The Illinois General Assembly passed several important police reforms during the 2015 legislative session. CRS and other advocates entered this year with the goal of building on these reforms and passing more comprehensive reforms in 2016, but the legislature did not take action on several important police accountability bills.
SB 2758, sponsored by Senator Jacqueline Collins, would remove the requirement for a sworn affidavit when citizens file complaints of police misconduct.
The sworn affidavit requirement results in 40-60% of cases filed with the Independent Police Review Authority never being investigated. It is an unnecessary barrier that discourages complaints and hinders police accountability. The Mayor’s Taskforce on Police Accountability recommended that it be removed from the next contract with the Chicago Fraternal Order of Police (FOP) but state law currently mandates that it be required for all citizen complaints of law enforcement. The City and FOP will negotiate a new contract in 2017, so it is imperative that this change in state law is made as soon as possible. Unfortunately, the legislature did not take any action on SB 2758 during the spring session.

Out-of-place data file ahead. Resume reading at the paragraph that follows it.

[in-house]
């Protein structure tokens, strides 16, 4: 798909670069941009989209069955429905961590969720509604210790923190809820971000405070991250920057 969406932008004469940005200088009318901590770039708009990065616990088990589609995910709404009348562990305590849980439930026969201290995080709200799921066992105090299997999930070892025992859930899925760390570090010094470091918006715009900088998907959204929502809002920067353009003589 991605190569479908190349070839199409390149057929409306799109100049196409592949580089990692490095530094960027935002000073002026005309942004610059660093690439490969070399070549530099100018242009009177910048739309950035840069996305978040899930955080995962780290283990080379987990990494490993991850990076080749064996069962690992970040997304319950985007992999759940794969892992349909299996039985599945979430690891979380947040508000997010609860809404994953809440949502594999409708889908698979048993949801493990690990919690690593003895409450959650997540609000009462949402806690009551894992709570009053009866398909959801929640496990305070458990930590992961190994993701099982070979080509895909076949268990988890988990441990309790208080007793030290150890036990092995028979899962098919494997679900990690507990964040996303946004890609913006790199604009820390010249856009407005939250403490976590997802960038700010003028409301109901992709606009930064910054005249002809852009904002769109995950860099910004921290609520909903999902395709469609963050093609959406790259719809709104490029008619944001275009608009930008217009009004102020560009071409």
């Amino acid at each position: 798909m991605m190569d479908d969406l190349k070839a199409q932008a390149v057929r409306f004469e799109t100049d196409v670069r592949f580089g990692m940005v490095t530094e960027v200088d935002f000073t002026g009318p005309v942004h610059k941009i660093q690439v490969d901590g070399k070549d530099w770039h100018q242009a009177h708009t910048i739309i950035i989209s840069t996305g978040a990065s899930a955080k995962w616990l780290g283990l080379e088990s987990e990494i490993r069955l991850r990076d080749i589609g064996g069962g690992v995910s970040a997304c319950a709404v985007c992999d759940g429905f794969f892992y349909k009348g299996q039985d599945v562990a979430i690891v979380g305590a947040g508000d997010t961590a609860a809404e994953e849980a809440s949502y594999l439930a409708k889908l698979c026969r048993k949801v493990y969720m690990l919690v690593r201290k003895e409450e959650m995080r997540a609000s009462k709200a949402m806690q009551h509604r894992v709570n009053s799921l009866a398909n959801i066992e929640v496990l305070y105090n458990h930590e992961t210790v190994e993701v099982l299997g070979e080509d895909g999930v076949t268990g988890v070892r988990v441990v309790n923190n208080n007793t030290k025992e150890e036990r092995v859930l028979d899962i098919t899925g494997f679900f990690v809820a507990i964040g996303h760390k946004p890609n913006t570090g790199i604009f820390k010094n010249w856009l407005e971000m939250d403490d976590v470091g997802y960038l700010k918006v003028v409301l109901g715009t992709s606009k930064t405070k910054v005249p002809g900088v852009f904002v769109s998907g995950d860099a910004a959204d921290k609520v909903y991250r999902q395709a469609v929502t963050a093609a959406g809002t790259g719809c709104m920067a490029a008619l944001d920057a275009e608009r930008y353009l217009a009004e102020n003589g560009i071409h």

HB 6266, sponsored by Representative La Shawn Ford, and SB 2233, sponsored by Senator Patricia Van Pelt, would prohibit the destruction of all police misconduct records in the City of Chicago for at least 50 years.
This bill is incredibly important because decades worth of police misconduct records in the City of Chicago are currently at risk of being destroyed. Litigation between the Chicago FOP and the City of Chicago could be ruled on in the coming months and, if the ruling goes as advocates and experts believe it will, the City will have to destroy misconduct records spanning decades. This could significantly hinder the Department of Justice’s investigation and will also continue to build on the distrust the community has of law enforcement. HB 6266 passed out of the House Judiciary Committee but was not called for a vote on the House floor.
The Laquan McDonald case has generated necessary conversations around police reform and thrust Chicago into a national spotlight. Conversations without action, however, are unacceptable. While the Department of Justice conducts its review, Chicagoans continue to wait on the Mayor and Police Department to enact reforms, but the Illinois state legislature also has role in taking action on police accountability. SB 2758, HB 6266 and SB 2233 are important steps needed to ensure real, comprehensive police accountability in Chicago and the State of Illinois.
We are committed to continue working on these necessary reforms during the fall veto session and into next year's legislative session.